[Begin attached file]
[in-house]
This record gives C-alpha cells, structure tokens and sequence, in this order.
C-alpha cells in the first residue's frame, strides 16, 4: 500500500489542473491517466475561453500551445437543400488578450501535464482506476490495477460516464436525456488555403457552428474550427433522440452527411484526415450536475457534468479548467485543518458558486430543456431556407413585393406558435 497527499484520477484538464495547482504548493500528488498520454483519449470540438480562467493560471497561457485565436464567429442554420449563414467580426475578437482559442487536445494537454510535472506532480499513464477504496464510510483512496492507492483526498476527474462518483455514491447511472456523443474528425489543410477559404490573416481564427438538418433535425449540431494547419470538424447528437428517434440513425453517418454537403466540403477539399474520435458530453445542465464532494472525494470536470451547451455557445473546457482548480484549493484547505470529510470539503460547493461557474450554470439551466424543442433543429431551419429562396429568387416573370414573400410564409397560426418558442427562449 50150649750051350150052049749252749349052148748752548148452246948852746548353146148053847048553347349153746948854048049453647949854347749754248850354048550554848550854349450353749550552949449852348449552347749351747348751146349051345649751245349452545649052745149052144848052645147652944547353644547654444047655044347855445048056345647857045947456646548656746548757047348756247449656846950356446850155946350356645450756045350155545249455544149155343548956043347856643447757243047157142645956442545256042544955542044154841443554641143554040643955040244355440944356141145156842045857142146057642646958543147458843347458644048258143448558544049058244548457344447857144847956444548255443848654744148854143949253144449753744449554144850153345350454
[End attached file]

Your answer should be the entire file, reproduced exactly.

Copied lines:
[in-house]
This record gives C-alpha cells, structure tokens and sequence, in this order.
C-alpha cells in the first residue's frame, strides 16, 4: 500500500489542473491517466475561453500551445437543400488578450501535464482506476490495477460516464436525456488555403457552428474550427433522440452527411484526415450536475457534468479548467485543518458558486430543456431556407413585393406558435 497527499484520477484538464495547482504548493500528488498520454483519449470540438480562467493560471497561457485565436464567429442554420449563414467580426475578437482559442487536445494537454510535472506532480499513464477504496464510510483512496492507492483526498476527474462518483455514491447511472456523443474528425489543410477559404490573416481564427438538418433535425449540431494547419470538424447528437428517434440513425453517418454537403466540403477539399474520435458530453445542465464532494472525494470536470451547451455557445473546457482548480484549493484547505470529510470539503460547493461557474450554470439551466424543442433543429431551419429562396429568387416573370414573400410564409397560426418558442427562449 50150649750051350150052049749252749349052148748752548148452246948852746548353146148053847048553347349153746948854048049453647949854347749754248850354048550554848550854349450353749550552949449852348449552347749351747348751146349051345649751245349452545649052745149052144848052645147652944547353644547654444047655044347855445048056345647857045947456646548656746548757047348756247449656846950356446850155946350356645450756045350155545249455544149155343548956043347856643447757243047157142645956442545256042544955542044154841443554641143554040643955040244355440944356141145156842045857142146057642646958543147458843347458644048258143448558544049058244548457344447857144847956444548255443848654744148854143949253144449753744449554144850153345350454